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How to Get Your Dream Dress on a Budget: Tips and Tricks from a Dressmaker

I don't know of you've noticed, but our economy is not doing too great.

...just kidding I know you have. I think we are all feeling the effects of the economy. I also know that custom made dresses are a total luxury at a time like this. Not everybody has the luxury of thousands of rands for a custom Matric dance, wedding or bridesmaid dress.

It breaks my heart when potential clients come to us with their dream dress and a budget (which would've been reasonable 3 years ago), and we have to turn them away. But the truth of the matter is that everything has gotten more expensive...and I'm not just talking about our labour costs, but things like fabric and trimmings prices also.

We try our very best to work within your budgets, but sometimes it's just not possible. I know a lot of people think the price consists of the fabric price plus a little extra for the labour, and that is very basically true, but there is a lot more that goes into the labour part than most think. That's why I thought I would like to show you how our pricing structure works and then I'll share a few tips on how you can make your idea fit into your budget.

Let's use a Matric dance dress as an example

  1. First we start with a base price. We have 9 different categories for this, which all depend on the style and event the dress is for. This base price is what the labour, of a very simple A-line dress without any details, like a slit or trail, will be. This base price is worked out according to the amount of hours the pattern construction will take, how long it will take to go buy the fabric and to cut the fabric, how many hours of garment construction is necessary plus a little extra time for alterations. It also includes the overheads to run the business so that we can give you the best service possible ;)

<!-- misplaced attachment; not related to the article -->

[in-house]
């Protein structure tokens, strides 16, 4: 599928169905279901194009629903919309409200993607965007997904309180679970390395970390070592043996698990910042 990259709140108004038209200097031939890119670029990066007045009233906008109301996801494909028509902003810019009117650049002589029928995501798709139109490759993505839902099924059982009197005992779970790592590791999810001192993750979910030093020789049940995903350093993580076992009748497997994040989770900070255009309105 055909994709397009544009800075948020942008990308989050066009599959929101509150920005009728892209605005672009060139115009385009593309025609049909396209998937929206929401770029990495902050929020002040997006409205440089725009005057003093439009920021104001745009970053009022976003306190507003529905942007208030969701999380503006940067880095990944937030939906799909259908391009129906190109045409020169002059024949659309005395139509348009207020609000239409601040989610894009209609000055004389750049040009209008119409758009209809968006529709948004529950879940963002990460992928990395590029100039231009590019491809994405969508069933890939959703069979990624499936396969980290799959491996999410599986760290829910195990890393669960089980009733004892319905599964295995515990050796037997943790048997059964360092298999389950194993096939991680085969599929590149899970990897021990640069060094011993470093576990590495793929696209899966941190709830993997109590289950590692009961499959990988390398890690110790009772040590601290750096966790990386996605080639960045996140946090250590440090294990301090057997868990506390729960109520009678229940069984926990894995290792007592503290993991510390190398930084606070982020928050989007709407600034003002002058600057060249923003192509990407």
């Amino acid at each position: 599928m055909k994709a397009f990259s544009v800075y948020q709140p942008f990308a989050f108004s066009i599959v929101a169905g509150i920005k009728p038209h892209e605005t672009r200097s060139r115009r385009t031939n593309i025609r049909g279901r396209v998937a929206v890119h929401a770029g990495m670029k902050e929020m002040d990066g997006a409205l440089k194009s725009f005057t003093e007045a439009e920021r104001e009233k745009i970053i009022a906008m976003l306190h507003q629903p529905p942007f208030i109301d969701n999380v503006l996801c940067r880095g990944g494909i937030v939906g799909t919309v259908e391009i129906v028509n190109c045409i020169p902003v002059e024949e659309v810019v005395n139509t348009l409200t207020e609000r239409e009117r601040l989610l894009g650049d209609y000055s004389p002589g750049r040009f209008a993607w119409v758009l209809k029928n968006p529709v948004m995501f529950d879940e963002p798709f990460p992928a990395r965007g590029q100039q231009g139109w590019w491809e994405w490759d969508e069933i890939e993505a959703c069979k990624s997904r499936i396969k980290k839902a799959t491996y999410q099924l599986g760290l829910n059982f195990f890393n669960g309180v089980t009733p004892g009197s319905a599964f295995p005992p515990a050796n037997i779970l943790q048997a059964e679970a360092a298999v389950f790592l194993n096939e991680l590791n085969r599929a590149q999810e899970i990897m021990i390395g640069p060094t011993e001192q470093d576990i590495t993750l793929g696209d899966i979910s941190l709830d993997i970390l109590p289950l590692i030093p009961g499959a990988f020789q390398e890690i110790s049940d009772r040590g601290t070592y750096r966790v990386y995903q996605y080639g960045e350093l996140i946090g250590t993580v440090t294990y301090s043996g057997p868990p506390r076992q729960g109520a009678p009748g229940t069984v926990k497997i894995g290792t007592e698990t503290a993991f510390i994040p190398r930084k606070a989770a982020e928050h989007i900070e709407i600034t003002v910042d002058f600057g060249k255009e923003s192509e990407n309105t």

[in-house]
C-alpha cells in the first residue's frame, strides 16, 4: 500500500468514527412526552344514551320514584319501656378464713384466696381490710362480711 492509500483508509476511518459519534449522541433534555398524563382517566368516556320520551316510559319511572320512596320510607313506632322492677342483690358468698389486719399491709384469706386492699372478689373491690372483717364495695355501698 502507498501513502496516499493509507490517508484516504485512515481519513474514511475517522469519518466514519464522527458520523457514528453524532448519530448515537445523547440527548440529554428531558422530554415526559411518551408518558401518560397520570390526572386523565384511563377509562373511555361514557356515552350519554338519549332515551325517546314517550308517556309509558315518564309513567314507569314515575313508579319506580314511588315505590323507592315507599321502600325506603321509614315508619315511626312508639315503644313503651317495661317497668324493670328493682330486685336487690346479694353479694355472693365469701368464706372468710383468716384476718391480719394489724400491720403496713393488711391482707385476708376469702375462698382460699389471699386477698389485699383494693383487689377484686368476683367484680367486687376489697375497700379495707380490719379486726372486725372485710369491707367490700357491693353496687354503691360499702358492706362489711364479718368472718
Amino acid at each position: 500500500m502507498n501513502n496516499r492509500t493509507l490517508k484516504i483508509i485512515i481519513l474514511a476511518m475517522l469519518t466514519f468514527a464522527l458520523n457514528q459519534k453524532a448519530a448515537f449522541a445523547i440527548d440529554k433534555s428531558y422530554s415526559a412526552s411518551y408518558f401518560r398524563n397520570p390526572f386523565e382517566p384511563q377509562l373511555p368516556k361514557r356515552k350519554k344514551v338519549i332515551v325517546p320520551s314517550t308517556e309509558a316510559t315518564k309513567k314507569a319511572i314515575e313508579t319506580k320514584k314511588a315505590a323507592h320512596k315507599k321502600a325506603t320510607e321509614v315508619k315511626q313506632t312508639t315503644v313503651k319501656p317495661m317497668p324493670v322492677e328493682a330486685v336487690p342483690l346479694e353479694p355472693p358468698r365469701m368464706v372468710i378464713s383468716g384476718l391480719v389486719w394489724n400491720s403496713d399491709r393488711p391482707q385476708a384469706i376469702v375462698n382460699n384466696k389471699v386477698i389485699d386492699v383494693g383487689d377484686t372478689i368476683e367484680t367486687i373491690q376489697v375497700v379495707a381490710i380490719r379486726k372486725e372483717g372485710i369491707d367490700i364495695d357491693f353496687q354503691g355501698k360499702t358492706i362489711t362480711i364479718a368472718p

2. Secondly we look at the extra details needed to create your unique dress. What looks simple to you, usually has a bit more work than you'd think. Things like the gathers of the skirt above, the silver beading that is hand sewn onto the bodice, the double strap that goes into a lace-up at the back. All of this adds extra hours of labour, and so we charge extra for every additional detail. It ranges from R18 to R300 per detail. The average is R40 for a detail, and the most expensive and rarest is R300; that is for hand sewn details like lace or beads, which can take up to 7 hours of extra work.

  3. After that we work out an approximate price for the fabric which would be needed for the dress

  4. Lastly we add a percentage for our profit. Our profit margins aren't large, but we are a business after all and the aim of a business is to make a profit so that we can grow.

Now that you know how our pricing structure works, here are a few tips for changing a few details on the dress you have in mind to suit your budget:

1. Draping